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Don’t sweat the technique…” – Eric B. and Rakim 

In the early ’90s, hip-hop in Honolulu had atrophied. The mainland emphasis on marketable musical acts had permeated the islands and resulted in a surplus of artists jockeying for attention from a limited audience. The “OG” class of b-boys and graffiti artists fell into a period of relative dormancy.

During that time, the music scene developed simultaneously along two similar, yet separate paths. On the one hand, there existed “Hawaiian” hip-hop: music that incorporated elements of classic 20th century Hawaiiana culture and, sometimes, more traditional, indigenous culture aimed at local audiences. On the other hand, there existed “Hawaiʻi” hip-hop: hip-hop music made in the islands that often had a broader appeal with mainland audiences.

Hawaiian hip-hop started with “Radical” Rob Onekea. A DJ and producer, he was among the first to mix Hawaiian reggae and hip-hop music into a distinct style. After working in the studio with R&B acts like Boyz II Men and Bell Biv DeVoe, Onekea was approached by a trio of rappers from Hilo. They called themselves Sudden Rush.

“People were either doing Jawaiian reggae or straight hip-hop,” Onekea says. “We were able to reach both audiences.”

Equally influenced by slack-key guitar legend Gabby Pahinui as he was by Public Enemy, Onekea’s signature urban-island sound was a perfect fit for the group of rappers, whose lyrics—often delivered in both Hawaiian and English—were deeply rooted in Native Hawaiian issues. In a post-Apology Resolution world where the Hawaiian Sovereignty movement was experiencing newfound fervor, Sudden Rush provided a revolutionary voice in a medium that suited the urgency and aggression of the message. The convergence of hip-hop and Hawaiian cultures was beautiful and brilliant, but also limiting.

“We used to do autograph signings in Hawaiʻi, and there would be choke people,” says Onekea. “Then we’d go to L.A. and there was nobody. It was pretty obvious that we were just a Hawaiʻi band.”

Mainland opportunities continued to present themselves to Sudden Rush, but the group passed.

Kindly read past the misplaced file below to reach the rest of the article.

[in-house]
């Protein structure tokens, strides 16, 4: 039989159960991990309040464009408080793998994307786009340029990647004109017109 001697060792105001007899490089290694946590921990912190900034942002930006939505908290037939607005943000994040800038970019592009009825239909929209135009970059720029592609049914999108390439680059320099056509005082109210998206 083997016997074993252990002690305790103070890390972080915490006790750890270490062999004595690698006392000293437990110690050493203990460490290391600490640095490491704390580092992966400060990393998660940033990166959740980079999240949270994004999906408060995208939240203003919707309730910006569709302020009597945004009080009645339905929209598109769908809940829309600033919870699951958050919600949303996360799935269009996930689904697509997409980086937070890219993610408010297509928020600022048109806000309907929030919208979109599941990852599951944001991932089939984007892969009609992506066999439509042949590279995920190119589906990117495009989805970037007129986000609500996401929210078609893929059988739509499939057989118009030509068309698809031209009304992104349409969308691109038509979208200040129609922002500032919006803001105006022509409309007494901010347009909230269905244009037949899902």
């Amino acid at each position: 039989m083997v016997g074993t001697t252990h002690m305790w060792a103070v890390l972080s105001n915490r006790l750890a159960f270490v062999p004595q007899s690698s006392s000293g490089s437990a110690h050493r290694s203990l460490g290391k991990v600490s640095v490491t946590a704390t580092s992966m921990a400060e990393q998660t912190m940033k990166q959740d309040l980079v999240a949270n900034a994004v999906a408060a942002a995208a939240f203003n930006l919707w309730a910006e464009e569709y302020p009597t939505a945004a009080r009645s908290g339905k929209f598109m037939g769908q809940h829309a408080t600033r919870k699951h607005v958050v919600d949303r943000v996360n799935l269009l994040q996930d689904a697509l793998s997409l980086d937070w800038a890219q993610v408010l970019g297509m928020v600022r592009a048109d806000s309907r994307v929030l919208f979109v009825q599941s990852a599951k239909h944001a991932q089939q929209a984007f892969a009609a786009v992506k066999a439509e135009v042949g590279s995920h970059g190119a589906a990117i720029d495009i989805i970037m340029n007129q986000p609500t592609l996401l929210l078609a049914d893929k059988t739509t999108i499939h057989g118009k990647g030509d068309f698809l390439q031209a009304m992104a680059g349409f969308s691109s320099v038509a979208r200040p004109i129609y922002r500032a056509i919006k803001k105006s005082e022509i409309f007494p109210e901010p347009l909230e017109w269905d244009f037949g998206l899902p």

“How would you market that in New York City? ʻHere’s some Hawaiian guys from Hawaiʻi rapping in Hawaiian.’ It just wouldn’t fit,” Onekea says. “Our core audience is people who are proud to be Hawaiian, represent Hawaiʻi, put stickers on their cars, wear Hawaiian flag t-shirts. If other people like it, cool, but we have to stay true to what we started doing.

“Our music is made for Hawaiʻi. Bottom line,” he continues. “Our music is the culture of Hawaiʻi. White people don’t wanna hear about the struggle of Hawaiians. We stuck to what we knew and what we saw: corruption in politics, budget cuts to Hawaiian language schools and Hawaiian lands—all the garbage that Hawaiian people faced, and they had no voice except these politicians who only had their own agendas.”

Despite their geographic limitations, Sudden Rush achieved unprecedented success for hip-hop artists in Hawaiʻi. Between 1995 and 2002, they released three albums, sold hundreds of thousands of records, and played sold-out shows across the islands. They pushed the limits of what people thought hip-hop could accomplish in Hawaiʻi, all while keeping it real to themselves and the culture they represented. Ironically, for a group that set out to be more hip-hop than Jawaiian, they never got much traction on urban radio stations. Most of their success came from the massive support they found through island and reggae channels.

(Taken from an article from Summitzine, written by Eric Stinton) http://www.summitzine.com/posts/breakin-da-mold/